Contemporary actor training in the US and UK has become increasingly multicultural and multilinguistic. Border-crossing, cross-cultural exchange in contemporary theatre practices, and the rise of the intercultural actor has meant that actor training today has been shaped by multiple modes of training and differing worldviews. How might mainstream Anglo-American voice training for actors address the needs of students who bring multiple worldviews into the training studio? When several vocal training traditions are learned simultaneously, how does this shift the way actors think, talk, and perform? How does this change the way actors understand what a voice is? What it can/should do? How it can/should do it?
Using adaptations of a traditional Korean vocal art, p’ansori, with adaptations of the "natural" or "free" voice approach, Tara McAllister-Viel offers an alternative approach to training actors’ voices by (re)considering the materials of training: breath, sound, "presence," and text. This work contributes to ongoing discussions about the future of voice pedagogy in theatre, for those practitioners and scholars interested in performance studies, ethnomusicology, voice studies, and intercultural theories and practices.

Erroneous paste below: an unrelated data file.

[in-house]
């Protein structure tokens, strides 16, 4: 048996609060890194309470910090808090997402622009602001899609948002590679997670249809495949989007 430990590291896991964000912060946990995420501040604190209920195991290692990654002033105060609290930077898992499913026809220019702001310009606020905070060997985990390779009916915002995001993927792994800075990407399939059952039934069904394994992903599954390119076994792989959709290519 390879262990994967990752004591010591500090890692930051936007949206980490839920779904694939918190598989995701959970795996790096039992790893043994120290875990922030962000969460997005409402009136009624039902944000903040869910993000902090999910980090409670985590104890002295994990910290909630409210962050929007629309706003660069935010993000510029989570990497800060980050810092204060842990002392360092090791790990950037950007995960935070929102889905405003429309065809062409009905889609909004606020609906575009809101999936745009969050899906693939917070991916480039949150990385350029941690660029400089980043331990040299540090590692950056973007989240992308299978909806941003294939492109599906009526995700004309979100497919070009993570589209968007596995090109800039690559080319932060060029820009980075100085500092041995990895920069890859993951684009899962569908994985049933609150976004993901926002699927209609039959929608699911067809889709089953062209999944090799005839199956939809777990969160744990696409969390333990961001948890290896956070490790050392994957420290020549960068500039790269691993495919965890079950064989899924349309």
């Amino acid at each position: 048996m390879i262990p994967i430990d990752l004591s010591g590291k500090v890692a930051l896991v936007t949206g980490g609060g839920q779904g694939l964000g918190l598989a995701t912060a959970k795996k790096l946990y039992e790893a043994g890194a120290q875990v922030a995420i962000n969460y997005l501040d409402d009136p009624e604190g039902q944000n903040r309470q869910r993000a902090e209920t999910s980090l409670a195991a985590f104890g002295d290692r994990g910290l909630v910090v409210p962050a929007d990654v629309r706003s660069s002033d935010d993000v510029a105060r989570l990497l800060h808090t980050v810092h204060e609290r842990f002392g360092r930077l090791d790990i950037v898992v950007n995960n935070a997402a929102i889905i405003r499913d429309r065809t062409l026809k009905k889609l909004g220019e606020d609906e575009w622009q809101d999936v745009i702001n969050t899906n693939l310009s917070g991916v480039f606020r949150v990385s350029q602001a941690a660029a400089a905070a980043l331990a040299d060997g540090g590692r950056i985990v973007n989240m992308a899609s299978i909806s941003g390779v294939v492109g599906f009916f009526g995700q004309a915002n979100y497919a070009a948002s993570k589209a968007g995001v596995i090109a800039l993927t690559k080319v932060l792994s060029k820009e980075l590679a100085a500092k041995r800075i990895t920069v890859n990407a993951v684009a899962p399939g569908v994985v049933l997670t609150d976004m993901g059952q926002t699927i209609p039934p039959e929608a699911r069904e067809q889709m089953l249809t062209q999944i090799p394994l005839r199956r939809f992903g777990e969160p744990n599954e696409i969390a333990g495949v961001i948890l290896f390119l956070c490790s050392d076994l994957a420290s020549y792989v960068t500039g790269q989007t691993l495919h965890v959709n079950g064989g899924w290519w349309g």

1. Conversations and Methodologies: Embodiment, Interculturalism and Practice-as-Research
2. What is the ‘natural/free’ voice approach?
3. What is sŏngŭm [성음] in p’ansori [판소리]?
4. The Role of Breath in training actors’ voices
5. The Role of "Presence" in Training Actors’ Voices
6. Text/Vocal Text: the Role of Voice/Sound and Text
The Routledge Voice Studies series offers a platform for rigorous discussion of voice across disciplines, practices and areas of interest. This series aims to facilitate the dissemination and cross-fertilisation of voice-related research to effectively generate new knowledge and fresh critical insights on voice, vocality, and voicing.